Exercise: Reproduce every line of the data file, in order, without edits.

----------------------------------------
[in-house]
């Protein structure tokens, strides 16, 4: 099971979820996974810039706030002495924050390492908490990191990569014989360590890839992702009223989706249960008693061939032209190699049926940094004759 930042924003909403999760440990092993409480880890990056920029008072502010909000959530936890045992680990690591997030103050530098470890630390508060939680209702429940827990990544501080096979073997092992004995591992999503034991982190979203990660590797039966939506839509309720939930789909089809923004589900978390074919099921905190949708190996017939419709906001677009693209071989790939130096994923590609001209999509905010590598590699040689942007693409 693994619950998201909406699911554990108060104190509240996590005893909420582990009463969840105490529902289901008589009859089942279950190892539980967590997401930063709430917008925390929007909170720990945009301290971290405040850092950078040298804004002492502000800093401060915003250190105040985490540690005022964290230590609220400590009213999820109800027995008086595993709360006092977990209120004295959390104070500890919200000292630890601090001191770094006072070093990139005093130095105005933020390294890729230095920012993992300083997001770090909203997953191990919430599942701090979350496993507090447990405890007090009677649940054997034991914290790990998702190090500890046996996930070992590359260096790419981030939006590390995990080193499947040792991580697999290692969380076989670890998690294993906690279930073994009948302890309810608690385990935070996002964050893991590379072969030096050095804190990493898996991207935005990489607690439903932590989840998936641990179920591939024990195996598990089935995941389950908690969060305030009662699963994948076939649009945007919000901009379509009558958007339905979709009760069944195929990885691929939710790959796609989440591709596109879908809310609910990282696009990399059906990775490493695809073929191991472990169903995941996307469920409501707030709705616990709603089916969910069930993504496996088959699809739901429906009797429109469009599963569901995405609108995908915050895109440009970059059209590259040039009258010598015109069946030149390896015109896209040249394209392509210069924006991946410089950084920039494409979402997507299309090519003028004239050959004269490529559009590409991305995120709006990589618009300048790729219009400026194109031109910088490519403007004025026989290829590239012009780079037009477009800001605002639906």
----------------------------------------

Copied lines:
[in-house]
């Protein structure tokens, strides 16, 4: 099971979820996974810039706030002495924050390492908490990191990569014989360590890839992702009223989706249960008693061939032209190699049926940094004759 930042924003909403999760440990092993409480880890990056920029008072502010909000959530936890045992680990690591997030103050530098470890630390508060939680209702429940827990990544501080096979073997092992004995591992999503034991982190979203990660590797039966939506839509309720939930789909089809923004589900978390074919099921905190949708190996017939419709906001677009693209071989790939130096994923590609001209999509905010590598590699040689942007693409 693994619950998201909406699911554990108060104190509240996590005893909420582990009463969840105490529902289901008589009859089942279950190892539980967590997401930063709430917008925390929007909170720990945009301290971290405040850092950078040298804004002492502000800093401060915003250190105040985490540690005022964290230590609220400590009213999820109800027995008086595993709360006092977990209120004295959390104070500890919200000292630890601090001191770094006072070093990139005093130095105005933020390294890729230095920012993992300083997001770090909203997953191990919430599942701090979350496993507090447990405890007090009677649940054997034991914290790990998702190090500890046996996930070992590359260096790419981030939006590390995990080193499947040792991580697999290692969380076989670890998690294993906690279930073994009948302890309810608690385990935070996002964050893991590379072969030096050095804190990493898996991207935005990489607690439903932590989840998936641990179920591939024990195996598990089935995941389950908690969060305030009662699963994948076939649009945007919000901009379509009558958007339905979709009760069944195929990885691929939710790959796609989440591709596109879908809310609910990282696009990399059906990775490493695809073929191991472990169903995941996307469920409501707030709705616990709603089916969910069930993504496996088959699809739901429906009797429109469009599963569901995405609108995908915050895109440009970059059209590259040039009258010598015109069946030149390896015109896209040249394209392509210069924006991946410089950084920039494409979402997507299309090519003028004239050959004269490529559009590409991305995120709006990589618009300048790729219009400026194109031109910088490519403007004025026989290829590239012009780079037009477009800001605002639906």